Is there a London Psychotherapy Centre?
The main centres for psychotherapy in London are as follows: The London Centre for Psychotherapy (020 7467 8564), The North West London Psychotherapy Centre (020 7431 5192), London Psychotherapy (020 7467 8564), The Manor House Centre for Psychotherapy (020 8371 0180), The Tavistock Clinic (020 8435 7111) and The Westminster Pastoral Foundation (020 7378 2000). There are also a number of smaller organizations in London.
How do I go about getting an appointment with a psychotherapist?
You don’t necessarily need a referral letter. You can phone up the centre and they will look for a psychotherapist that suitable for you. This is the case with most of the organizations. However, at London Psychotherapy a consultation session will be booked straight away; in this initial session, you will be able to discuss exactly what you are looking for in the therapy.
How do I know whether the psychotherapist is right for me?
When you phone up a psychotherapy centre, they will ask you a number of questions. For instance, they might ask you whether you want a male or female psychotherapist. They will probably also ask you whether you have any preferences for the style of therapist. Do you, for example, want a Freudian psychotherapist, an Adlerian psychotherapist, an existential psychotherapist, a Jungian psychologist, a humanistic therapist or an independent psychotherapist? There are many more types. It is beyond the remit of this present article to discuss the techniques and philosophies surrounding each of these therapies; however, it is important to do your research before booking your first appointment. For more information on the different types of therapy see the following :website. How long does the psychotherapy last and how many times a week will I have to go?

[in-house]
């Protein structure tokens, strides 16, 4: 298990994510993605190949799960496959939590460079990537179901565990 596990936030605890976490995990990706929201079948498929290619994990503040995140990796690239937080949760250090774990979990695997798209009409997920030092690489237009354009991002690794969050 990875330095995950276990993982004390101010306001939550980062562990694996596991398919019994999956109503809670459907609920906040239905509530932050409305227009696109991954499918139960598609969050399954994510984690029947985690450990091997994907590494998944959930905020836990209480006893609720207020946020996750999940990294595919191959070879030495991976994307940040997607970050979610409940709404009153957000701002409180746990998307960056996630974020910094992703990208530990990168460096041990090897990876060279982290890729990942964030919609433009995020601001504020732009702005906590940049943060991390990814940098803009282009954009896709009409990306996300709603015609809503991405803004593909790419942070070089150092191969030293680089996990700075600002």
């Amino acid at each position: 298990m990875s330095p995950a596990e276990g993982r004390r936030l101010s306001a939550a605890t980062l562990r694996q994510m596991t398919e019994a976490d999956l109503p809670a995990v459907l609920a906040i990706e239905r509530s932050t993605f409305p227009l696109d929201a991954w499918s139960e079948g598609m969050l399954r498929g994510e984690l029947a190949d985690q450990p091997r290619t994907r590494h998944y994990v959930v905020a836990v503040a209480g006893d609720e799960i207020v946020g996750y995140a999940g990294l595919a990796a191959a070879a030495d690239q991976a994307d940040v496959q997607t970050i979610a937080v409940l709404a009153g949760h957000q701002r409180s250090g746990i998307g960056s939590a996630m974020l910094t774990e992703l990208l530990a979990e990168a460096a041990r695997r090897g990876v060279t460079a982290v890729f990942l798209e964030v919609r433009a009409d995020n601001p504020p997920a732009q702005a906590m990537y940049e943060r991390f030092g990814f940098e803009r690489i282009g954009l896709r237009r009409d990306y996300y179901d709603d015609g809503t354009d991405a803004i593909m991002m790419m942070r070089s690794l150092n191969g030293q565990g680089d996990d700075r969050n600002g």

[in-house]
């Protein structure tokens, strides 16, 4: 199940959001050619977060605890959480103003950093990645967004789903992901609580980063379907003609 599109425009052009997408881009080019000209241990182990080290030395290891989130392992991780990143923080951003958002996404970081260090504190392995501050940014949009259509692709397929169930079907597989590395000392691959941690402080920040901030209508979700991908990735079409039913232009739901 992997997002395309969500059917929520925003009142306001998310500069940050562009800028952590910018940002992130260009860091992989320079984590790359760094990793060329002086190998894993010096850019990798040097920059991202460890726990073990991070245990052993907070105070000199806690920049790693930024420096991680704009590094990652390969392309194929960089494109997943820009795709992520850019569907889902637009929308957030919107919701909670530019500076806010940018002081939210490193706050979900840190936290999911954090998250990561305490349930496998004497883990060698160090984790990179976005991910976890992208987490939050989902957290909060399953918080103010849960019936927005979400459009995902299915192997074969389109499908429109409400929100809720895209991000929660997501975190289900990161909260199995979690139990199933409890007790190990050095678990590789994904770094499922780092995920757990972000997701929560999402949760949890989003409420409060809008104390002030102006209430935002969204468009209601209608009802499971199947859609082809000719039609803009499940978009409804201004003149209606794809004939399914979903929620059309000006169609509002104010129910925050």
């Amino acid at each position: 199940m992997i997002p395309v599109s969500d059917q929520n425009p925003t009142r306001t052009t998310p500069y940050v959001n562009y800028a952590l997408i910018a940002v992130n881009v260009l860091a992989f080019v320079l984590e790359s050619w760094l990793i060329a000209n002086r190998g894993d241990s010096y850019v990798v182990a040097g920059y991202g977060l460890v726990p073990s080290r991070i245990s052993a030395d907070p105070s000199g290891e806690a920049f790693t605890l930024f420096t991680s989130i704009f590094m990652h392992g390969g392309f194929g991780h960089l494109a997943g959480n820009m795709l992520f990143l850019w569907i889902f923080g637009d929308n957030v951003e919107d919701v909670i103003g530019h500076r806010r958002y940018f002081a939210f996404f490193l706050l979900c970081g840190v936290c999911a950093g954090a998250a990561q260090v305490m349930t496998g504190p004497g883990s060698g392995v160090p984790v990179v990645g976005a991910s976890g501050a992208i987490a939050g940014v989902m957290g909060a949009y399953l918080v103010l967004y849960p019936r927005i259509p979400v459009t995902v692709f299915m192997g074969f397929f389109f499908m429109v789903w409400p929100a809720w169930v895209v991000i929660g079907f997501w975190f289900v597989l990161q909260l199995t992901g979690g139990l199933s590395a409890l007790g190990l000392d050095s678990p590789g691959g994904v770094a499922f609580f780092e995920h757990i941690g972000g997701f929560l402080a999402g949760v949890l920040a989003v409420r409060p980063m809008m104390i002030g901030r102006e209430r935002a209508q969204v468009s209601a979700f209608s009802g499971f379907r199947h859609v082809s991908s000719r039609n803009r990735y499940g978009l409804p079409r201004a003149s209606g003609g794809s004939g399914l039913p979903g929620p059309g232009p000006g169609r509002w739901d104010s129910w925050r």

Psychotherapy can last for years and people can invest a huge amount of time and energy during this process. Some people have been known to undergo psychotherapy (or psychoanalysis) for six or seven years, between three and five times a week, and it tends to take over their lives.
It is important to recognize that some people need intensive psychotherapy. However, Kraft, at London Psychotherapy, believes that the client should be in control of his or her psychotherapy. He points out that some people need the support of their psychotherapist over a number of years and that this helps them to lead and fulfilled and happy life. He also says that others, perhaps at the beginning of their psychotherapy, when they are most vulnerable, need more frequent sessions during the week, and that this reduces over a period of time. But Kraft feels very strongly that the role of psychotherapy is to support people in their lives and that it should not become a central part of a client’s existence. There are some exceptions to this. Sometimes, clients need a huge amount of support; but, the overall goal is to help them to lead a fulfilled life. Even if the client continue to see the psychotherapist, the therapy should be supportive and not all consuming. Kraft uses a strategic approach in order to help people achieve their goals in a shorter amount of time. The psychotherapy is sometimes analytical, but there is always ‘holding’. The most important aspect of the psychotherapy is the continual support that is given during treatment. Even after the treatment has finished, clients know that they can ring at any time to say how they are doing or to book a ‘boaster session’.